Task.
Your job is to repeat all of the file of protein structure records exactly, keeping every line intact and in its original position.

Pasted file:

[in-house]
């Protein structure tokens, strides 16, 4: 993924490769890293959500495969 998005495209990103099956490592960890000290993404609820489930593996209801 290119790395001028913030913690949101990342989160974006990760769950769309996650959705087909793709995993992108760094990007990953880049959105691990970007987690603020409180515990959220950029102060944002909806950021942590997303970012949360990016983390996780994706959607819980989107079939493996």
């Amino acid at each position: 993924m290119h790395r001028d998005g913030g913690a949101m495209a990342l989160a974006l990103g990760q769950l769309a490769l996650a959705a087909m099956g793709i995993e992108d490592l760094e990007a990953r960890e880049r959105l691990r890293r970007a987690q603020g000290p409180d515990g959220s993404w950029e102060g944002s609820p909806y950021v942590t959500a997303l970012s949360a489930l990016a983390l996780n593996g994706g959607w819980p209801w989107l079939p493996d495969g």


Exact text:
[in-house]
């Protein structure tokens, strides 16, 4: 993924490769890293959500495969 998005495209990103099956490592960890000290993404609820489930593996209801 290119790395001028913030913690949101990342989160974006990760769950769309996650959705087909793709995993992108760094990007990953880049959105691990970007987690603020409180515990959220950029102060944002909806950021942590997303970012949360990016983390996780994706959607819980989107079939493996």
């Amino acid at each position: 993924m290119h790395r001028d998005g913030g913690a949101m495209a990342l989160a974006l990103g990760q769950l769309a490769l996650a959705a087909m099956g793709i995993e992108d490592l760094e990007a990953r960890e880049r959105l691990r890293r970007a987690q603020g000290p409180d515990g959220s993404w950029e102060g944002s609820p909806y950021v942590t959500a997303l970012s949360a489930l990016a983390l996780n593996g994706g959607w819980p209801w989107l079939p493996d495969g």